Sunday, November 7, 2021

Showing different orders or other taxonomic groups in different colors in a phylomorphospace plot

A few days ago, I received the following email about the phytools function phylomorphospace:

“I'm trying to make a phylomorphospace that shows me the Orders form the birds in different colors. I tried to follow the example of the sunfishes, where species are in red or in blue depending on the feeding mode. However, I do not know what is happening with my data. I'm sure that the Order column is a factor (with 21 different levels) and one color has been assigned to each level, but I don't know why the phylomorphospace is only showing one color (black). Is there a problem with the color argument in the phylomorphospace function?”

The quick answer to this is that if we want to use colors to show different groups or clades on our tree, we should first use paintSubTree to map these groups onto the phylogeny, and then we can use phylomorphospace to graph them.

To demonstrate this, I'll use the classic Garland et al. (1992) that comes loaded with the phytools package.

This consists of a phylogeny of mammals, along with a dataset for body mass and home range size for the different species in the tree. Conveniently, this phylogeny only includes representatives of three different mammalian orders (Carnivora, Perissodactyla, and Artiodactyla) so it should be pretty easy to map these three different orders on the tree.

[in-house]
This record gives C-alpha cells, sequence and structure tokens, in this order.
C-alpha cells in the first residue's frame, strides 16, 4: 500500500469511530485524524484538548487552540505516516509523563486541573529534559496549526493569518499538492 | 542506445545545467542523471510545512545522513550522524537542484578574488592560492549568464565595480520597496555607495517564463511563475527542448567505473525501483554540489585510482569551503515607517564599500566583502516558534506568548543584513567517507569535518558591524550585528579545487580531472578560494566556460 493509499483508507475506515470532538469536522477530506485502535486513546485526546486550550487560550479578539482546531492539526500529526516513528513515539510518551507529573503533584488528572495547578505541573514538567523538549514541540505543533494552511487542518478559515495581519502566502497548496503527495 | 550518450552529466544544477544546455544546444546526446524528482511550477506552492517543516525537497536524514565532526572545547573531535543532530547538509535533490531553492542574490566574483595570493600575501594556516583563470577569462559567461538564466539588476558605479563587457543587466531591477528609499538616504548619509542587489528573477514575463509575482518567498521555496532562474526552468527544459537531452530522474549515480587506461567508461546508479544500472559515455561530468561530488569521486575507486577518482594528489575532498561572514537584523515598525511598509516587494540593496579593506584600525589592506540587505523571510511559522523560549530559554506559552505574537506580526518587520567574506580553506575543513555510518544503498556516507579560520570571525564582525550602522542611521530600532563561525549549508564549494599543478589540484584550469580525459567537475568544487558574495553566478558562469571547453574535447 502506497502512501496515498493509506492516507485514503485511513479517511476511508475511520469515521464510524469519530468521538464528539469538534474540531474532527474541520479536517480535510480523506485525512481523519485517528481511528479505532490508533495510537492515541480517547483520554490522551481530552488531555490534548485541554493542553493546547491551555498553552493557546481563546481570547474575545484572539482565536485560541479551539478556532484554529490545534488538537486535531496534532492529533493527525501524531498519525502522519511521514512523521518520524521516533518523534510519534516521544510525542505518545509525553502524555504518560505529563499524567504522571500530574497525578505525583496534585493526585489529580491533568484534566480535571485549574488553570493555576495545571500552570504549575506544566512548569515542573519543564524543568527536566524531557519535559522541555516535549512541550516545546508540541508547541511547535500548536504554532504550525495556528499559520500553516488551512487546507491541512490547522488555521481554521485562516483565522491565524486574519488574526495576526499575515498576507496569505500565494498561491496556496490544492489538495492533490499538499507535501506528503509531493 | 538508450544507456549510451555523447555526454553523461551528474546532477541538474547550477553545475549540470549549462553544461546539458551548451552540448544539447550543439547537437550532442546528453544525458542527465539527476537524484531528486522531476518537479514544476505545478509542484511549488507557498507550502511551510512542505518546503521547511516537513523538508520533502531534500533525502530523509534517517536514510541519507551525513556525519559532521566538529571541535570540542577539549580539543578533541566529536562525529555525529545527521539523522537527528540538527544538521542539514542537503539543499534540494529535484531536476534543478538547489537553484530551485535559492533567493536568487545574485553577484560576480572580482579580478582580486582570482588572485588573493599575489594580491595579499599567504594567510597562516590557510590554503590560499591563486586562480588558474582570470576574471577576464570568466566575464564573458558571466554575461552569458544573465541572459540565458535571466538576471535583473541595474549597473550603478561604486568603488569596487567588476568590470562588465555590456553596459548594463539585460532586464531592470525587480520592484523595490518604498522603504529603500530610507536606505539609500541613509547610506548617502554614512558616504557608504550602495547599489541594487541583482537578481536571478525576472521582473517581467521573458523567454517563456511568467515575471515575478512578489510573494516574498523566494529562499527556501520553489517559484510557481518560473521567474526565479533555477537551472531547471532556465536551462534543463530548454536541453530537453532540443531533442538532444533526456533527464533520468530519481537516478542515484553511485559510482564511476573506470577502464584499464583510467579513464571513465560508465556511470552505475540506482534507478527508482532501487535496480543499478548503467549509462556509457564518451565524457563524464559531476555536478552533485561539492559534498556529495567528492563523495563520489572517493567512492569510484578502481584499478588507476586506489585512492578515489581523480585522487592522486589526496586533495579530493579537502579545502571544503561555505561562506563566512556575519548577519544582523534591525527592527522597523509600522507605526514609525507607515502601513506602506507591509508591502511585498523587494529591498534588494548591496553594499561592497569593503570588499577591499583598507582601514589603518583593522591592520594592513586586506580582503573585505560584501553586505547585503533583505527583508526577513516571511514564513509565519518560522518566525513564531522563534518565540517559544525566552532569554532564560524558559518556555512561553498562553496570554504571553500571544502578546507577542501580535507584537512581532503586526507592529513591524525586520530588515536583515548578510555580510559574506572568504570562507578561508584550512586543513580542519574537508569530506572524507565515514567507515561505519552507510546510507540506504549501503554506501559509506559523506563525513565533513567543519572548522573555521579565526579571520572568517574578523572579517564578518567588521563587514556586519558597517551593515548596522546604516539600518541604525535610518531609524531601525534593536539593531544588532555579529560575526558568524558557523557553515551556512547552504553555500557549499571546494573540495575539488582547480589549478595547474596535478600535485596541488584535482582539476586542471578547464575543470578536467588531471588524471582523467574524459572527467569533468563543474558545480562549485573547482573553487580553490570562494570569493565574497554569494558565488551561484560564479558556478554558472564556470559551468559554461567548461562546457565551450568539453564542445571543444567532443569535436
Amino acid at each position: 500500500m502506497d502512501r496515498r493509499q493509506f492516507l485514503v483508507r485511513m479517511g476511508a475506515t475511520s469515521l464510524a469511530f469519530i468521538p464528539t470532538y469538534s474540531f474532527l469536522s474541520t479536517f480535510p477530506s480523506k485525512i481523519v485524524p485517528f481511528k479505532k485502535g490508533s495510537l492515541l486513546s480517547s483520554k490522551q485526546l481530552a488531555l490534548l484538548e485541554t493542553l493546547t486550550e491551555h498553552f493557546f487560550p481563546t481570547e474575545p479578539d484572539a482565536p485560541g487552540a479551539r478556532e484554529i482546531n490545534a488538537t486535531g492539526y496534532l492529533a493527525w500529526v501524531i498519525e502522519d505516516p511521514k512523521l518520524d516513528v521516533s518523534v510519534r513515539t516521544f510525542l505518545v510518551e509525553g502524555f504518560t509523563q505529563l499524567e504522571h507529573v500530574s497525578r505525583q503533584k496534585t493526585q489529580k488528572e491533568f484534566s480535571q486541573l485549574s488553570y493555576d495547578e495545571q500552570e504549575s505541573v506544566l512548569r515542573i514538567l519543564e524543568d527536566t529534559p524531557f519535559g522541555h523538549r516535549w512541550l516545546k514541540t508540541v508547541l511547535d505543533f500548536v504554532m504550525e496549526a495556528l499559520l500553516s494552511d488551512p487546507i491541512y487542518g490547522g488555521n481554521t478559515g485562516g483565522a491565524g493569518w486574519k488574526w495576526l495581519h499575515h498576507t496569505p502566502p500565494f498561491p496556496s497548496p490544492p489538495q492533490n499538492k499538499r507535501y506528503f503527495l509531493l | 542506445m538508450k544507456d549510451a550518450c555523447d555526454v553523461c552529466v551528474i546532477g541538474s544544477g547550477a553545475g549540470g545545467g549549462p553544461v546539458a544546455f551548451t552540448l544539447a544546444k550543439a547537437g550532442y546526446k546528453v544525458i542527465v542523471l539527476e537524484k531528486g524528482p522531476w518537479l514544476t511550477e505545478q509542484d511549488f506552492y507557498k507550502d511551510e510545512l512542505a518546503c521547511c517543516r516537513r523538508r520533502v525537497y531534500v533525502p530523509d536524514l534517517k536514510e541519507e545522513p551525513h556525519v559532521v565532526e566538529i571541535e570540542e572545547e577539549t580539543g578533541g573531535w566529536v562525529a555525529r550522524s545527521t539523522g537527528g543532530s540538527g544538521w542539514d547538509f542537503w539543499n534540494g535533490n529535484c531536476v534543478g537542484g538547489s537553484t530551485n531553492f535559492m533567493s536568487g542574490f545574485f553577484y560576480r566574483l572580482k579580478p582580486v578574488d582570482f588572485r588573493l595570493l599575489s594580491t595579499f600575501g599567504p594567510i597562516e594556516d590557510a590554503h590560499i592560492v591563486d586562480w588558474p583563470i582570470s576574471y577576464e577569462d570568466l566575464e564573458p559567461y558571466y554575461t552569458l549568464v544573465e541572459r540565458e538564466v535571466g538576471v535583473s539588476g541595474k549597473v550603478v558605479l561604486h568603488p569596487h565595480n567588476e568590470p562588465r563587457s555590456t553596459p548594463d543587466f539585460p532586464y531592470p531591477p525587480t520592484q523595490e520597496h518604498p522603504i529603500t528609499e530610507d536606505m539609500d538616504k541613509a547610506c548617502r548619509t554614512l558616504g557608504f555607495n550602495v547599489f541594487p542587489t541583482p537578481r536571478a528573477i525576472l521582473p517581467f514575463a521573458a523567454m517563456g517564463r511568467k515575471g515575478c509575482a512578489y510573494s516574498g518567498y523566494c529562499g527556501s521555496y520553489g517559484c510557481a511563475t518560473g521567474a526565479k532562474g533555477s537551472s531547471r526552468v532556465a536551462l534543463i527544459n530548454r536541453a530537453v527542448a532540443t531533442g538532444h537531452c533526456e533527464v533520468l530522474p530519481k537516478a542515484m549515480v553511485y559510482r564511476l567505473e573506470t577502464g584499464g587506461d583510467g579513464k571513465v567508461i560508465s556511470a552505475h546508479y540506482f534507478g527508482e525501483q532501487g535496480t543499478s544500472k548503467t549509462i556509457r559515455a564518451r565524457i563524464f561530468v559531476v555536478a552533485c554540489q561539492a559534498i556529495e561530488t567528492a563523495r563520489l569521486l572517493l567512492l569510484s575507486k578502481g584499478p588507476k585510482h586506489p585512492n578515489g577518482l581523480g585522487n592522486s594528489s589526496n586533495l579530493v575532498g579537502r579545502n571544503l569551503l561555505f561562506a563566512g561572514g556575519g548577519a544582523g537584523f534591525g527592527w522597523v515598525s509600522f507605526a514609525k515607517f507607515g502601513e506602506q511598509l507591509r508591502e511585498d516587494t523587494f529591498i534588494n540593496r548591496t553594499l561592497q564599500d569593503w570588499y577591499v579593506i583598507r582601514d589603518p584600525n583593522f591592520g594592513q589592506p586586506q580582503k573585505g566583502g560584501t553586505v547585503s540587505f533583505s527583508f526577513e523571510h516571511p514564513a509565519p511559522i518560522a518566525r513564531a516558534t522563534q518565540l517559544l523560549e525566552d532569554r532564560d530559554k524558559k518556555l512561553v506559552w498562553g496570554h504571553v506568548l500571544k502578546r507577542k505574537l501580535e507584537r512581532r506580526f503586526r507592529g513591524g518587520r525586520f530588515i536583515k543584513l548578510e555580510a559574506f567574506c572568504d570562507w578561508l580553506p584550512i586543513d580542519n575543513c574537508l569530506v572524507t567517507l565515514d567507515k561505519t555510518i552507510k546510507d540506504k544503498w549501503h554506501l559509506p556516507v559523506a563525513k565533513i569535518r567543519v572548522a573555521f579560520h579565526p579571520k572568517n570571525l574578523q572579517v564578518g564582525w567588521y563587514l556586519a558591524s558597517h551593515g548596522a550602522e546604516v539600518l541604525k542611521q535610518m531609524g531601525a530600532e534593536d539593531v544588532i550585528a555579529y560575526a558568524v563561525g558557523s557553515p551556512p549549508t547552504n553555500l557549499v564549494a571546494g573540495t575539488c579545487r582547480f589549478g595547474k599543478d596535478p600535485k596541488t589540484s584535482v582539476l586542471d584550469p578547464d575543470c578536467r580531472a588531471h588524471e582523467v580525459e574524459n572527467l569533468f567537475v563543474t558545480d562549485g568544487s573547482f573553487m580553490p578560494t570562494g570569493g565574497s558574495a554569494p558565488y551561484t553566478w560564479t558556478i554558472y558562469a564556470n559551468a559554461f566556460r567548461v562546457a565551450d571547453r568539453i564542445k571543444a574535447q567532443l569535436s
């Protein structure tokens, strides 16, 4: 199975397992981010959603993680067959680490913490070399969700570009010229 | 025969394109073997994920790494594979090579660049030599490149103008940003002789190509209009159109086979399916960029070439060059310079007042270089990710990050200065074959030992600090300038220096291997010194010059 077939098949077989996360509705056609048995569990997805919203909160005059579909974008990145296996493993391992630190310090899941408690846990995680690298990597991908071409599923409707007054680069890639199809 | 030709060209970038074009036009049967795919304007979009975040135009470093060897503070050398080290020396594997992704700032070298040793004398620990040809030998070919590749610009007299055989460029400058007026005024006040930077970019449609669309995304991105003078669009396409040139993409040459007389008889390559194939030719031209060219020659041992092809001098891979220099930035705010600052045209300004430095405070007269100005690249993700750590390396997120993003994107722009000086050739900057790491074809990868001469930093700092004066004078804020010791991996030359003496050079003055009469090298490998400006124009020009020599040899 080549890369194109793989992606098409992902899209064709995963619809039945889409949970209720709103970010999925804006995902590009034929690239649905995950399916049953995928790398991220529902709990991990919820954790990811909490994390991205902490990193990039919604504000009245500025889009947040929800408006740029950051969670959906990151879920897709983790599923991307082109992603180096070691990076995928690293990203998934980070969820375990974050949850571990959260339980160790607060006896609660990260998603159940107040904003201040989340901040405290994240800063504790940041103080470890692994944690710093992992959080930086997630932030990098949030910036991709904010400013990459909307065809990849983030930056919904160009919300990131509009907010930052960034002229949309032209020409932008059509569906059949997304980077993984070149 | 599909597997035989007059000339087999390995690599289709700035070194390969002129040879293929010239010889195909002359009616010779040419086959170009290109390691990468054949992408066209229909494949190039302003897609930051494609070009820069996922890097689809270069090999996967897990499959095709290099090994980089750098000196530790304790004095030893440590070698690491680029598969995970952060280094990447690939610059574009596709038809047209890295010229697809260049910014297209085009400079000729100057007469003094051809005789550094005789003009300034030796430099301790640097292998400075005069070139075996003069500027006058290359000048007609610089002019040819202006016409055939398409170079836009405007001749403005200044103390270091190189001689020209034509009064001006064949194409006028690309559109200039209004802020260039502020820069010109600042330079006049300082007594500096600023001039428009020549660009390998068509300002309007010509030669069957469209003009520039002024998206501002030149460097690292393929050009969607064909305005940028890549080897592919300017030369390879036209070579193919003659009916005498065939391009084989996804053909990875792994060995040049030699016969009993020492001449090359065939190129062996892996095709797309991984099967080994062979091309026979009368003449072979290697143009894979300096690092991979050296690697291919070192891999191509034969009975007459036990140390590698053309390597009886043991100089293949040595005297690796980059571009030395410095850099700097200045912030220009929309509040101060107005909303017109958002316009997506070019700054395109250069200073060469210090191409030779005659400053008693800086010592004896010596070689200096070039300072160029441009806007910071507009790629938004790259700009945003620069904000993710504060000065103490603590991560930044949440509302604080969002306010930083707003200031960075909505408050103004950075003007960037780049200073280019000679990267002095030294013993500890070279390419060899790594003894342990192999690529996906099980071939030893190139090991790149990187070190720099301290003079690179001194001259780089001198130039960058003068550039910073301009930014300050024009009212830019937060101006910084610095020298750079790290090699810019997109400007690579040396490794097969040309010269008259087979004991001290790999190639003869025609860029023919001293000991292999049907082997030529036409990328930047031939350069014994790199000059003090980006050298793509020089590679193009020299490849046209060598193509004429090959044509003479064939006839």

First let's load our packages, tree, and dataset.


Now let's plot the tree as follows:


plot of chunk unnamed-chunk-2

Maybe we can see from this plot that node 51 corresponds to the most recent common ancestor of all carnivorans, while the Perissodactyla and Artiodactyla are delineated by nodes 70 and 75 respectively. For a larger phylogenies with more orders we could use the function findMRCA to identify the MRCA based on a simple list of the members of each clade.


Next, let's map each of these three clades onto the tree using paintSubTree. paintSubTree will create an object of a new class: "simmap". In this case, however, we're not using this object type to show the stochastic history of a mapped discrete trait, but the known groups of the terminal taxa in the tree.

for(i in 1:length(nodes)){
        state=clades[i],anc.state=if(i==1) "NA" else NULL,

Now we're ready to plot our tree to verify that we have correctly mapped our clades to each node.


plot of chunk unnamed-chunk-5

Terrific. This is exactly what we were going for.

Lastly, we plot our phylomorphospace as follows:

    xlab="log(body mass)",ylab="log(home range size)")

plot of chunk unnamed-chunk-6

1 comment:

  1. Tnak you so much, it's very useful. Now it's time to work with own data and PCA's! :D


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